Cities are of designed for entrance and exit, and as places to work. This is good for the commuter, but often not so good for city residents, who often report feeling awash in a sea of concrete and asphalt. Burden says that by starting with people, their public spaces, and the way they use them (or not), cities can be made much more of a contributor to residents’ health and mental comfort. See if you agree with her.
- Burden started from the lessons she learned at a park developed by her stepfather, which was well used, peaceful and flexible. Who was her other influence?
The city people around her made her feel welcomed and at peace.
- She says that spaces around public architecture are often used as a plinth for the buildings. What does she mean by this?
There is nothing to water or maintain, and no undesirable people to worry about. People avoid places like these because there is no place to sit, and no welcoming greenery. It both looks and feels desolate.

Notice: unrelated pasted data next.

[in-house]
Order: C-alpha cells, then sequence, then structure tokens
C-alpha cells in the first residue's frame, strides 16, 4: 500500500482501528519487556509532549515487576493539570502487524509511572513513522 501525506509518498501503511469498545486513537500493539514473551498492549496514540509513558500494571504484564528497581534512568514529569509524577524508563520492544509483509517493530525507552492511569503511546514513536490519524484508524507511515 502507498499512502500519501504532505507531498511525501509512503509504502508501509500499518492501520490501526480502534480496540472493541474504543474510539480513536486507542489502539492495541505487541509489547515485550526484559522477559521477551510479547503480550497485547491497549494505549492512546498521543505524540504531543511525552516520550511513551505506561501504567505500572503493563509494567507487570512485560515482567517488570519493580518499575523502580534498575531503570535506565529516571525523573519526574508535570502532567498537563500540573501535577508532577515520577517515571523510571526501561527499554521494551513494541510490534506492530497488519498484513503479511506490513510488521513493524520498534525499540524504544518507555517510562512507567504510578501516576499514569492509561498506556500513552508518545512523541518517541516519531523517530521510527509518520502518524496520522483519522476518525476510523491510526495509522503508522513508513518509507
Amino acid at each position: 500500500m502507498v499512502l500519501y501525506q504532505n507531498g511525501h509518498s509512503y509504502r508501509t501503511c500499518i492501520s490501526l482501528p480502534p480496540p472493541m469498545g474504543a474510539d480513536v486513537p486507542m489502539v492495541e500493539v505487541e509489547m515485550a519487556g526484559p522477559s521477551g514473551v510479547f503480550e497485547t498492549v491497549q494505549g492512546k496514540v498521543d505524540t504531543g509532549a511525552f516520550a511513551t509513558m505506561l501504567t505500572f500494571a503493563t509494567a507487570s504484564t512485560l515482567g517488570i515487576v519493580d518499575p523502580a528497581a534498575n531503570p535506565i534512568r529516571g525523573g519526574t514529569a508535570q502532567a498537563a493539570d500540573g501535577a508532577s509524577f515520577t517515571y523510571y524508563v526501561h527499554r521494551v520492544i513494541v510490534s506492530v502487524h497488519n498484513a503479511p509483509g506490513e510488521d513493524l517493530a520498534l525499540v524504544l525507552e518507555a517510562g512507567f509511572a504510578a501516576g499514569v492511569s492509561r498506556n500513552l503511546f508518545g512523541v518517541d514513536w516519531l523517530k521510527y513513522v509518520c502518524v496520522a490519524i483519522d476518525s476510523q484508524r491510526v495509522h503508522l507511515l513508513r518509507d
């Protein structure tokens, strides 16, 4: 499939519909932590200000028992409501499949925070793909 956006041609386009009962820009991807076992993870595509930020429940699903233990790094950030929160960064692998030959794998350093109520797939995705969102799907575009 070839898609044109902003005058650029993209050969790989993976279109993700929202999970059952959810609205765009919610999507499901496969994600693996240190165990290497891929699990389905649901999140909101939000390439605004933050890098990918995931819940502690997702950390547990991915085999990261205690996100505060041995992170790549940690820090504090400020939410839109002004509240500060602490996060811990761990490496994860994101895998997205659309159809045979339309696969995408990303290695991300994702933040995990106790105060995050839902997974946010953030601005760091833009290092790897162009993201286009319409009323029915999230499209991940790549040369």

- She says that open spaces are opportunities for commercial development, or the common good. Can you think of an example of this conflict from your own life?
- In the development of New York, she helped create a city which could fit a million new residents none of whom would have to own a car. What is important about this?
By creating a city where people did not need to use cars, New York could make use of their transit system and develop a way to make that the main source of transportation. By doing so, they were able to welcome more residents.
- If Burden created new neighborhoods where people didn’t need cars, what did this mean about parks and other public spaces?
Parks and other public spaces were able to expand. Burden created more spaces that people could easily access within a ten-minute walk or subway. Parking spots turned into places to sit and what used to be city traffic turned into pop-out café’s. She made these public spaces somewhere people wanted to be.
- “A city has to take the long view; the view for the common good.” Explain to someone your belief about the conflict of commercial interests and the common good. Has this changed as a result of what Burden says?
See Full Ted Talk: How Public Spaces Make Cities Work